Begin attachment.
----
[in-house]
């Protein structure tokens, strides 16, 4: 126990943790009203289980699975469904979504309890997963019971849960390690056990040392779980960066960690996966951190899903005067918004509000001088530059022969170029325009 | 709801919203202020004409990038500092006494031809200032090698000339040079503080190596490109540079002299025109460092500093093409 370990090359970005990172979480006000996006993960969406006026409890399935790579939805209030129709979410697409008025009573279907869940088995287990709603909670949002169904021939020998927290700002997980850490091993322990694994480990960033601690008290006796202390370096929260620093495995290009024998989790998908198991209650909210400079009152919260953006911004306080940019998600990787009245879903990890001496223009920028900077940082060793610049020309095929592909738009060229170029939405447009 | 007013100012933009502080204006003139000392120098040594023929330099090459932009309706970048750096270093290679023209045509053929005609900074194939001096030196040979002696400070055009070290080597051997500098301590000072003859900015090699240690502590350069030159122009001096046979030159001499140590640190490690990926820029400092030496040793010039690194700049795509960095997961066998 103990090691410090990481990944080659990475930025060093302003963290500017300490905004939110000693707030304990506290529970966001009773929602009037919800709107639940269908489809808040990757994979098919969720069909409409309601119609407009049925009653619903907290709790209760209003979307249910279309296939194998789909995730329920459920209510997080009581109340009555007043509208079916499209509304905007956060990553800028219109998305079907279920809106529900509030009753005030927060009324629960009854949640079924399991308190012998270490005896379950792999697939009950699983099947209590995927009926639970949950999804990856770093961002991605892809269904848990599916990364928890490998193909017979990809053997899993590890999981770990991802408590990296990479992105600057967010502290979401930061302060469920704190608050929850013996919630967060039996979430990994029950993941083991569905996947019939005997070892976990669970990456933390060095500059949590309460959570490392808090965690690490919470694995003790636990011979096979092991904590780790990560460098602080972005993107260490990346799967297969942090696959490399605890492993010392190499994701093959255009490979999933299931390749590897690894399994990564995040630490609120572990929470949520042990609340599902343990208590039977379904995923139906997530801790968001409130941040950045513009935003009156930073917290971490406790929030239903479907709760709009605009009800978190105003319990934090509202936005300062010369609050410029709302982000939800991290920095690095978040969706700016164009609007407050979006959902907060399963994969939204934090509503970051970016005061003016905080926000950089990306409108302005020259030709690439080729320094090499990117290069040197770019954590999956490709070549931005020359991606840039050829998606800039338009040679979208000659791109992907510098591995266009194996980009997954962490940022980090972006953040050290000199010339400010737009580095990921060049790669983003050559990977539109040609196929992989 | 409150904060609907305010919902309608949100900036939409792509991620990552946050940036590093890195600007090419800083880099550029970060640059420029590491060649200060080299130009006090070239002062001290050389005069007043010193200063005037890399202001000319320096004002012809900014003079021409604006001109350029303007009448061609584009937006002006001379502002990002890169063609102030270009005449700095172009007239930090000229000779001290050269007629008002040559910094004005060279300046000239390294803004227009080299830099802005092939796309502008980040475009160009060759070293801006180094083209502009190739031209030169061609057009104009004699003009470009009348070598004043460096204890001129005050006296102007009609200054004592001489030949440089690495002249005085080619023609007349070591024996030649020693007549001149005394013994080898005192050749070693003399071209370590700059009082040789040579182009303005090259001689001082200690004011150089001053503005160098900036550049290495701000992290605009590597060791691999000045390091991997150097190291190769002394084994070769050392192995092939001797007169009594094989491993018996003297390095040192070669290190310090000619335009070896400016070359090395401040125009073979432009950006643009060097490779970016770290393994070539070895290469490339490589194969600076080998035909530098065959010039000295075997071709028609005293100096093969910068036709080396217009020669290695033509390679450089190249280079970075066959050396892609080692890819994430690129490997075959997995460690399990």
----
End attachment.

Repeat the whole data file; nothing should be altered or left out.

[in-house]
């Protein structure tokens, strides 16, 4: 126990943790009203289980699975469904979504309890997963019971849960390690056990040392779980960066960690996966951190899903005067918004509000001088530059022969170029325009 | 709801919203202020004409990038500092006494031809200032090698000339040079503080190596490109540079002299025109460092500093093409 370990090359970005990172979480006000996006993960969406006026409890399935790579939805209030129709979410697409008025009573279907869940088995287990709603909670949002169904021939020998927290700002997980850490091993322990694994480990960033601690008290006796202390370096929260620093495995290009024998989790998908198991209650909210400079009152919260953006911004306080940019998600990787009245879903990890001496223009920028900077940082060793610049020309095929592909738009060229170029939405447009 | 007013100012933009502080204006003139000392120098040594023929330099090459932009309706970048750096270093290679023209045509053929005609900074194939001096030196040979002696400070055009070290080597051997500098301590000072003859900015090699240690502590350069030159122009001096046979030159001499140590640190490690990926820029400092030496040793010039690194700049795509960095997961066998 103990090691410090990481990944080659990475930025060093302003963290500017300490905004939110000693707030304990506290529970966001009773929602009037919800709107639940269908489809808040990757994979098919969720069909409409309601119609407009049925009653619903907290709790209760209003979307249910279309296939194998789909995730329920459920209510997080009581109340009555007043509208079916499209509304905007956060990553800028219109998305079907279920809106529900509030009753005030927060009324629960009854949640079924399991308190012998270490005896379950792999697939009950699983099947209590995927009926639970949950999804990856770093961002991605892809269904848990599916990364928890490998193909017979990809053997899993590890999981770990991802408590990296990479992105600057967010502290979401930061302060469920704190608050929850013996919630967060039996979430990994029950993941083991569905996947019939005997070892976990669970990456933390060095500059949590309460959570490392808090965690690490919470694995003790636990011979096979092991904590780790990560460098602080972005993107260490990346799967297969942090696959490399605890492993010392190499994701093959255009490979999933299931390749590897690894399994990564995040630490609120572990929470949520042990609340599902343990208590039977379904995923139906997530801790968001409130941040950045513009935003009156930073917290971490406790929030239903479907709760709009605009009800978190105003319990934090509202936005300062010369609050410029709302982000939800991290920095690095978040969706700016164009609007407050979006959902907060399963994969939204934090509503970051970016005061003016905080926000950089990306409108302005020259030709690439080729320094090499990117290069040197770019954590999956490709070549931005020359991606840039050829998606800039338009040679979208000659791109992907510098591995266009194996980009997954962490940022980090972006953040050290000199010339400010737009580095990921060049790669983003050559990977539109040609196929992989 | 409150904060609907305010919902309608949100900036939409792509991620990552946050940036590093890195600007090419800083880099550029970060640059420029590491060649200060080299130009006090070239002062001290050389005069007043010193200063005037890399202001000319320096004002012809900014003079021409604006001109350029303007009448061609584009937006002006001379502002990002890169063609102030270009005449700095172009007239930090000229000779001290050269007629008002040559910094004005060279300046000239390294803004227009080299830099802005092939796309502008980040475009160009060759070293801006180094083209502009190739031209030169061609057009104009004699003009470009009348070598004043460096204890001129005050006296102007009609200054004592001489030949440089690495002249005085080619023609007349070591024996030649020693007549001149005394013994080898005192050749070693003399071209370590700059009082040789040579182009303005090259001689001082200690004011150089001053503005160098900036550049290495701000992290605009590597060791691999000045390091991997150097190291190769002394084994070769050392192995092939001797007169009594094989491993018996003297390095040192070669290190310090000619335009070896400016070359090395401040125009073979432009950006643009060097490779970016770290393994070539070895290469490339490589194969600076080998035909530098065959010039000295075997071709028609005293100096093969910068036709080396217009020669290695033509390679450089190249280079970075066959050396892609080692890819994430690129490997075959997995460690399990």